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News Release

Number: 03-34
Released: May 6, 2003
Contact: Diane Greenberg, 631 344-2347 or Mona S. Rowe, 631 344-5056

Brookhaven Lab Physicist William Willis Wins
the 2003 W.K.H. Panofsky Prize

UPTON, NY - William Willis, a senior physicist at the U.S. Department of Energy’s Brookhaven National Laboratory, has won the American Physical Society’s (APS) 2003 W.K.H. Panofsky Prize in Experimental Particle Physics. He received the prize, which consists of $5,000 and a certificate citing his contributions to physics, at the APS meeting in Philadelphia on April 6.

William WillisThe award citation credits Willis “For his leading role in the development and exploitation of innovative techniques now widely adopted in particle physics, including liquid argon calorimetry, electron identification by detection of transition radiation, and hyperon beams.”

“These techniques were developed with colleagues at Brookhaven, and I am grateful for the Lab’s support of these unusual ideas,” said Willis.

In the 1960s, physicists measured the energy of high-energy particles by absorbing radiation inside a large block of steel, an instrument called a calorimeter. In the 1970s, Willis saw the need to measure the energy flow of all the particles from new colliding beam accelerators to find the origin of weak interactions, one of the four forces of nature. Willis, with Brookhaven Lab’s Instrumentation Division Head Veljko Radeka, divided the block of steel into many pieces and filled gaps in it with liquid argon to detect radiation, which is transformed into electrical current in the liquid argon. First used at Brookhaven’s accelerator, the Alternating Gradient Synchrotron (AGS), liquid argon calorimetry is now used in many of the world’s accelerators.

In 1973, Willis, along with Radeka and Brookhaven physicist Robert Palmer, developed electron identification by detection of transition radiation. The technique uses 1,000 sheets of precisely spaced lithium for measuring x-rays in physics experiments. The innovation made possible measurements at higher energies than with other techniques.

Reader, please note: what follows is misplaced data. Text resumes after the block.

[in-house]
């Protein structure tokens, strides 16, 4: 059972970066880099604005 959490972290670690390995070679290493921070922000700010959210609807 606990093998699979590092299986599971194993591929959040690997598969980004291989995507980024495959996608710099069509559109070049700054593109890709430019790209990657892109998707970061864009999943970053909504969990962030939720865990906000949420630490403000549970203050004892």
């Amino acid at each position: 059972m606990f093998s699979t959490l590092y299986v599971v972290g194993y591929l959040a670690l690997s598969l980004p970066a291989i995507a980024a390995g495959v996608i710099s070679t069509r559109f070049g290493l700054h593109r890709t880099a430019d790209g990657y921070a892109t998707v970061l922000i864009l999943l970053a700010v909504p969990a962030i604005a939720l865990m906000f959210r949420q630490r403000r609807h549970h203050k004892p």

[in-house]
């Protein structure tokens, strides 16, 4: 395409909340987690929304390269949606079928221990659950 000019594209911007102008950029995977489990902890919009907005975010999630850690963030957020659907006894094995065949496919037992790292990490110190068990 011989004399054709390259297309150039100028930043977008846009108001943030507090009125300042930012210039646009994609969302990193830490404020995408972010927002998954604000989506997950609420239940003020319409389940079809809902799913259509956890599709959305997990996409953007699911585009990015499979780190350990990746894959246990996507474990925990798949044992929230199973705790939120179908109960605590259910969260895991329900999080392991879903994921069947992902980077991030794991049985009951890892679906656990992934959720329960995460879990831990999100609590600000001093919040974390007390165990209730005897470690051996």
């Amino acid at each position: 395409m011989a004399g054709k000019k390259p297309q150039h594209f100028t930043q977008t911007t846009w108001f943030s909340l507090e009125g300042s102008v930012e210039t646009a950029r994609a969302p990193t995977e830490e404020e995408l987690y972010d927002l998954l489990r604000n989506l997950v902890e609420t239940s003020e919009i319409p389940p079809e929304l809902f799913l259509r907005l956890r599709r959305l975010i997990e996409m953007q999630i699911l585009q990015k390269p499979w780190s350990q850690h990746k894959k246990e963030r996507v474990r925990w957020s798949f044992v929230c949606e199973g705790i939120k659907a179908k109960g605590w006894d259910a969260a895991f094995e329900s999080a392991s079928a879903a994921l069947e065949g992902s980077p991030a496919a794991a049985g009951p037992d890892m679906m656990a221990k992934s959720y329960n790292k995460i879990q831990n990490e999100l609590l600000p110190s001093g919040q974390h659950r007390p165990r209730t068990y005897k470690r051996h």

The strange version of the nucleon with negative charge, the sigma minus hyperon, was discovered at Brookhaven in 1953. The particle decayed after traveling about an inch, allowing its study only in detectors like the cloud chamber used in the discovery. Einstein predicted that the decay time for a fast-moving particle would be slower than for a slow-moving particle. In the early 1970s, Willis proposed to take advantage of this effect to create an actual beam of hyperons, using the high energy of the AGS.

Willis earned a B.S. and Ph.D. in physics from Yale University, in 1954 and 1958, respectively. He joined Brookhaven Lab as an assistant physicist in 1958. He moved on to Yale in 1965, where he joined the physics faculty. From 1964 to 1983, he retained an appointment as guest physicist at Brookhaven. He joined CERN, the European physics laboratory, in 1973, and he moved to Columbia University to become Eugene Higgins Professor of Physics in 1990. In the same year, he was appointed a senior physicist at Brookhaven. He is currently project manager for the U.S. ATLAS collaboration, working with the ATLAS experiment at the CERN Large Hadron Collider.